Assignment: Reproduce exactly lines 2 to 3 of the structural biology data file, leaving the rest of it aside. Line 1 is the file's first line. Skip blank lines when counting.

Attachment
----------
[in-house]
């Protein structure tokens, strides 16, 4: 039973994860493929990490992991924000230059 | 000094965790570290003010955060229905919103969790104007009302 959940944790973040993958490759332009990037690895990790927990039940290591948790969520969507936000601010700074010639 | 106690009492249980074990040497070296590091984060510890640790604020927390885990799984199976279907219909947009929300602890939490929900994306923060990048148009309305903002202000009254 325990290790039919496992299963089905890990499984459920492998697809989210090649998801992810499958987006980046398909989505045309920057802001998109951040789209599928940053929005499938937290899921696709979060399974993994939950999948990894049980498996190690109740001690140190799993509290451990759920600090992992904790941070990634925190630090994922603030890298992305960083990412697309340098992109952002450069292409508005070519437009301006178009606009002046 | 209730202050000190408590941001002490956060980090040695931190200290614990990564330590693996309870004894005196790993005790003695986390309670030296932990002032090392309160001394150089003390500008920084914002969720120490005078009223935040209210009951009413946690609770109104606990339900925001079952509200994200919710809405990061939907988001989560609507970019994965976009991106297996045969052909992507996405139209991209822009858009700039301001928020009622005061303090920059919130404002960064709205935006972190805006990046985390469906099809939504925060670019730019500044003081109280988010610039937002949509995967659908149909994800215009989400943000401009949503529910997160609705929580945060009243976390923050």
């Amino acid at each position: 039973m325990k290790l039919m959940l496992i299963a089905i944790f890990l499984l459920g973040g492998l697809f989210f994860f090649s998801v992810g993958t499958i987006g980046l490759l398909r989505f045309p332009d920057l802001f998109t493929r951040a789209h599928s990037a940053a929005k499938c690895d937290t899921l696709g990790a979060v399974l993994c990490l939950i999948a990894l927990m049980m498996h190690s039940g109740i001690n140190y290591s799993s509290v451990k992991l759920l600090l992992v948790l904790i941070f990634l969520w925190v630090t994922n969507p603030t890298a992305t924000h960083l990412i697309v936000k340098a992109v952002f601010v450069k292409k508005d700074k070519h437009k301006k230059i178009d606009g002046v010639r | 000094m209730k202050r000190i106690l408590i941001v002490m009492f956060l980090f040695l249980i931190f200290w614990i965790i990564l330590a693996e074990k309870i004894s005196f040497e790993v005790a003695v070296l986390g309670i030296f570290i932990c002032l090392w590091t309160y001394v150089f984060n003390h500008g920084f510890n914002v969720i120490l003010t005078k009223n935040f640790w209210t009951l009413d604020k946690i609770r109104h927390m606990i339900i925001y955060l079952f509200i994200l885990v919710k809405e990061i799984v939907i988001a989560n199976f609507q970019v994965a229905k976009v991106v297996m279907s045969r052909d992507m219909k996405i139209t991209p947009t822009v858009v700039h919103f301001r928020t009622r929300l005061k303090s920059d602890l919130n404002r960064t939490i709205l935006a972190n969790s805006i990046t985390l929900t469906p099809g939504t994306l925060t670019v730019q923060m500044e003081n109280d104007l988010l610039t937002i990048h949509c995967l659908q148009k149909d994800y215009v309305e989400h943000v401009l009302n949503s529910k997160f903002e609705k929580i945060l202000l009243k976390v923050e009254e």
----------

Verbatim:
């Protein structure tokens, strides 16, 4: 039973994860493929990490992991924000230059 | 000094965790570290003010955060229905919103969790104007009302 959940944790973040993958490759332009990037690895990790927990039940290591948790969520969507936000601010700074010639 | 106690009492249980074990040497070296590091984060510890640790604020927390885990799984199976279907219909947009929300602890939490929900994306923060990048148009309305903002202000009254 325990290790039919496992299963089905890990499984459920492998697809989210090649998801992810499958987006980046398909989505045309920057802001998109951040789209599928940053929005499938937290899921696709979060399974993994939950999948990894049980498996190690109740001690140190799993509290451990759920600090992992904790941070990634925190630090994922603030890298992305960083990412697309340098992109952002450069292409508005070519437009301006178009606009002046 | 209730202050000190408590941001002490956060980090040695931190200290614990990564330590693996309870004894005196790993005790003695986390309670030296932990002032090392309160001394150089003390500008920084914002969720120490005078009223935040209210009951009413946690609770109104606990339900925001079952509200994200919710809405990061939907988001989560609507970019994965976009991106297996045969052909992507996405139209991209822009858009700039301001928020009622005061303090920059919130404002960064709205935006972190805006990046985390469906099809939504925060670019730019500044003081109280988010610039937002949509995967659908149909994800215009989400943000401009949503529910997160609705929580945060009243976390923050």
């Amino acid at each position: 039973m325990k290790l039919m959940l496992i299963a089905i944790f890990l499984l459920g973040g492998l697809f989210f994860f090649s998801v992810g993958t499958i987006g980046l490759l398909r989505f045309p332009d920057l802001f998109t493929r951040a789209h599928s990037a940053a929005k499938c690895d937290t899921l696709g990790a979060v399974l993994c990490l939950i999948a990894l927990m049980m498996h190690s039940g109740i001690n140190y290591s799993s509290v451990k992991l759920l600090l992992v948790l904790i941070f990634l969520w925190v630090t994922n969507p603030t890298a992305t924000h960083l990412i697309v936000k340098a992109v952002f601010v450069k292409k508005d700074k070519h437009k301006k230059i178009d606009g002046v010639r | 000094m209730k202050r000190i106690l408590i941001v002490m009492f956060l980090f040695l249980i931190f200290w614990i965790i990564l330590a693996e074990k309870i004894s005196f040497e790993v005790a003695v070296l986390g309670i030296f570290i932990c002032l090392w590091t309160y001394v150089f984060n003390h500008g920084f510890n914002v969720i120490l003010t005078k009223n935040f640790w209210t009951l009413d604020k946690i609770r109104h927390m606990i339900i925001y955060l079952f509200i994200l885990v919710k809405e990061i799984v939907i988001a989560n199976f609507q970019v994965a229905k976009v991106v297996m279907s045969r052909d992507m219909k996405i139209t991209p947009t822009v858009v700039h919103f301001r928020t009622r929300l005061k303090s920059d602890l919130n404002r960064t939490i709205l935006a972190n969790s805006i990046t985390l929900t469906p099809g939504t994306l925060t670019v730019q923060m500044e003081n109280d104007l988010l610039t937002i990048h949509c995967l659908q148009k149909d994800y215009v309305e989400h943000v401009l009302n949503s529910k997160f903002e609705k929580i945060l202000l009243k976390v923050e009254e």